By Thea Bladt Hansen
— The walls of Sportcentrum Universum’s fitness studios are decorated with inspirational slogans encouraging you to “breathe” and pictures of yoga enthusiasts oozing with zen. But every week, the decor becomes rather oxymoronic when the studios are used as training spaces for Maarten Lok’s self-defence classes where students learn to fight “like we do it in the streets” and always aim for the groin when kicking an attacker.
Besides student housing and academic buildings, Science Park also hosts Universum, the main location of the Universitair Sportcentrum (USC), which is currently a popular destination for students wishing to learn self-defence. One of USC’s most popular self-defence classes is Krav Maga – a style of self-defence which was developed for the Isreali army.
Maarten Lok, Universum’s Krav Maga instructor, has practised various types of martial arts but decided to shift to Krav Maga 11 years ago: “I was a bit fed up with rules and I thought that it [Krav Maga] was very interesting: a lot of technique, but no rules at all. And I was also in the military, so I already knew the basics of military fighting.” Maarten Lok focuses on preparing his students for failure in fighting by showing them how to quickly change their approach to fight off attackers and how to avoid allowing frustration or fear to take over in a fight.
In a recent poll conducted by The Herring on the AUC students’ Facebook page The Excellent and Diverse People of AUC, 51 out of 85 respondents answered that they have considered learning self-defence, whereas 31 students state that they have either practiced self-defence before starting AUC or taken it up while at AUC.
According to Rolf Soldaat, Sports Manager at USC, the popularity of Krav Maga can in part be attributed to the UvA’s decision to give free USC memberships to all first- and second year bachelor students: “First- and second-years have received a code to do fitness for free for the rest of this year, and that caused a spike in people attending Krav Maga, boxing and kickboxing. I think people are longing for something new and unknown after a year and a half of lockdowns.”
Elena Kissiova, third-year Science major, started practising Krav Maga at Universum this semester; not because of a particular personal or global event, but rather because of a general feeling of uneasiness whenever she is alone: “It is weird, because I am now learning skills that I hope will never come in handy. But if a situation like that happens, I want to know how to handle it.” Kissiova likes how specific Lok’s teaching style is: “[it is] very focused on women and women’s experiences. He is also not invasive… but he pushes us when he sees that we are not hitting hard enough.”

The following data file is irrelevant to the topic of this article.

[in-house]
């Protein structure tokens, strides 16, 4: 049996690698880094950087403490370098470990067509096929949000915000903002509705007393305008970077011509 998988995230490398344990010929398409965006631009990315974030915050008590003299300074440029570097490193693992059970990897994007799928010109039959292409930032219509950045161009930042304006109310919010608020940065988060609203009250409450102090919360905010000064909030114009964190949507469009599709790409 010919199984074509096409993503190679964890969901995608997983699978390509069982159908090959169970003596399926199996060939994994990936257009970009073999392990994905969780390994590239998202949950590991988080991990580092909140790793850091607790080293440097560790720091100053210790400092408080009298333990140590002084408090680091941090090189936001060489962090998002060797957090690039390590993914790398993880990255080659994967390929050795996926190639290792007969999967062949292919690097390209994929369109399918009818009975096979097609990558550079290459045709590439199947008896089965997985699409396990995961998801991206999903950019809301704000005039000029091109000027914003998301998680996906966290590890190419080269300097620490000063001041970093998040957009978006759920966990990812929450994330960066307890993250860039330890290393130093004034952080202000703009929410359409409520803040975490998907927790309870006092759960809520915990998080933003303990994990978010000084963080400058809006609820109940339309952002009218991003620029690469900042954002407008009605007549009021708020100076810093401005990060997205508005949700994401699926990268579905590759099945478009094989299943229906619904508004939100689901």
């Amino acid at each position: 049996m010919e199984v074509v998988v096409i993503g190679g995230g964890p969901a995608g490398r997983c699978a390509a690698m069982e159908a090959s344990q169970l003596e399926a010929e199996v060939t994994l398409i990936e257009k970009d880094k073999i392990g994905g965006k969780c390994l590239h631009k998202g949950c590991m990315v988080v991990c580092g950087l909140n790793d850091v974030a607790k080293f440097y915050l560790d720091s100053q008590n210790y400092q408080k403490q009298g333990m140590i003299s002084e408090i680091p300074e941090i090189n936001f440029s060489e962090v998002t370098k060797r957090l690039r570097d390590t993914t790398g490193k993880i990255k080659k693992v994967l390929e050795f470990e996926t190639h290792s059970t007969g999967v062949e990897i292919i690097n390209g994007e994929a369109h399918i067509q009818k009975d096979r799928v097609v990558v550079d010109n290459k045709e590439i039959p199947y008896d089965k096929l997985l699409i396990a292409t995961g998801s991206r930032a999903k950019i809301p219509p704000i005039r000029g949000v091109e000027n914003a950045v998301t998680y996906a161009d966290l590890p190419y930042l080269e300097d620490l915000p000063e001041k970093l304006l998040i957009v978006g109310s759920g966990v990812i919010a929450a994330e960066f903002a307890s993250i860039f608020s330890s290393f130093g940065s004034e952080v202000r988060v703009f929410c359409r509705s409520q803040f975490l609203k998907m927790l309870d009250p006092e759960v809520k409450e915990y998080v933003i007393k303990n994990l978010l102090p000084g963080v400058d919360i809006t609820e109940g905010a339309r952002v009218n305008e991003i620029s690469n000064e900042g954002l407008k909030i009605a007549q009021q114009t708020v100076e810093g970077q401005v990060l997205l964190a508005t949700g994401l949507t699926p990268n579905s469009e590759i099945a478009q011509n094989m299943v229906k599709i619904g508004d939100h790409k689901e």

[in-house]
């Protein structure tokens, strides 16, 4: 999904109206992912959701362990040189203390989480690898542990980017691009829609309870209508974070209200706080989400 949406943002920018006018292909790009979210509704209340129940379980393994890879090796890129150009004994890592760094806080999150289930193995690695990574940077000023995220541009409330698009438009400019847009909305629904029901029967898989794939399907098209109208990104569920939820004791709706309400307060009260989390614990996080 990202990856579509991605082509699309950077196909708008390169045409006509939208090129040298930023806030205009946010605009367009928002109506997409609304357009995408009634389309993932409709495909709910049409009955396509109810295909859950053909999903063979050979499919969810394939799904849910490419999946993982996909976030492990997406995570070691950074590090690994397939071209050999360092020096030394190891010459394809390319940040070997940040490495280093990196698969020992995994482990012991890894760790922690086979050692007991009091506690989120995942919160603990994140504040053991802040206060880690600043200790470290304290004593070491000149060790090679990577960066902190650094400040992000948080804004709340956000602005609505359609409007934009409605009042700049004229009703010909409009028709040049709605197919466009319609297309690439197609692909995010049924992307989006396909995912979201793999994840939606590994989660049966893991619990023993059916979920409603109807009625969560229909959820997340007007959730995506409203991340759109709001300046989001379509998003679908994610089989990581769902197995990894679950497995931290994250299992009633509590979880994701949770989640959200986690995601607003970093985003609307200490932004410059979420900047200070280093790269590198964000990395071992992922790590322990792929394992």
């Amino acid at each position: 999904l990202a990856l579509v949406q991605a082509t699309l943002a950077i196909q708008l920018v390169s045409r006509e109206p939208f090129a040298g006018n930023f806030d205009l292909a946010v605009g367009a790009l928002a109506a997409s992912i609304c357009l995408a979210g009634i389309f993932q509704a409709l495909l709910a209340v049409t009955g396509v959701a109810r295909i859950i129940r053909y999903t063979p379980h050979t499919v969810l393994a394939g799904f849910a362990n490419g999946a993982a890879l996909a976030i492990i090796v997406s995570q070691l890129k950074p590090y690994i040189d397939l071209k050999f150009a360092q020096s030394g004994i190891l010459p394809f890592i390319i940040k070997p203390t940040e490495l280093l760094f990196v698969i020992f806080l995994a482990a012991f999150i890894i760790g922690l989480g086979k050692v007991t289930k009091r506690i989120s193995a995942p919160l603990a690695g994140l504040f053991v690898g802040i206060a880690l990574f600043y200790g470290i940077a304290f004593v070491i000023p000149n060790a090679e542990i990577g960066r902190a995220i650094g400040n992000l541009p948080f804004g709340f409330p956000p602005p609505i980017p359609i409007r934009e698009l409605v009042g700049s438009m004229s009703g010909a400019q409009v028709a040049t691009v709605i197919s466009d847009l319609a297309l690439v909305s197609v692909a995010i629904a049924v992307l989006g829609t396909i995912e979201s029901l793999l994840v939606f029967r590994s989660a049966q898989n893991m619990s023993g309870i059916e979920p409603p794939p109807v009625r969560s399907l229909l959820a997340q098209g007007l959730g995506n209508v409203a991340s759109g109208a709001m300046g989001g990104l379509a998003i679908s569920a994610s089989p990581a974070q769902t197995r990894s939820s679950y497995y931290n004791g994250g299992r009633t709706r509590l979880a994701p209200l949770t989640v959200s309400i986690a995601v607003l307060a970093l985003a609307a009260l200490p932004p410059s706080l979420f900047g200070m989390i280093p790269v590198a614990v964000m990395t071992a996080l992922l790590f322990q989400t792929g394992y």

It has only been a few weeks, but Kissiova has already improved her reflexes and although she has luckily not had to use Krav Maga outside of classes yet, she generally feels more secure and also more confident in her own ability to practice self-defence. Kissiova describes that the most important thing she has learned so far is that “I am not stronger than my attacker and I have to inflict pain. Even if you forget the movements or part of the technique, you just have to remember to aim for the weak spots.”
Lok’s main motivation for teaching students Krav Maga echoes the paradox Kissiova mentions, that is; spending time and energy learning a skill that you sincerely wish you will never have to use in a real-life situation. “Nobody wants to fight; nobody wants to be in a violent situation. Nobody wants to be in a fire or have a heart attack or get a disease or be in an accident. But if I am in an accident, I will hope that someone can deliver first aid. So, if you know a little bit about how to deal with violent situations, you will be able to act the way you should,” Lok says.
Soldaat explains that Universum started offering self-defence classes 11 years ago when the sportscenter moved to its current location: “The previous location was in the city with street lights and crowds on the street, but when we moved a combination of the dark streets and the high number of students gave us the idea to offer self-defence classes for students.”
Universum now offers 15 different types of martial arts, with Krav Maga being the most real-life situation-focused. There is Krav Maga practice twice a week a Universum, and additionally Maarten Lok also instructs 10-weeks long self-defence courses specifically for women, where women meet for one hour a week for a programme based on Krav Maga, which focuses on how to deal with sexual assault and sexual aggression.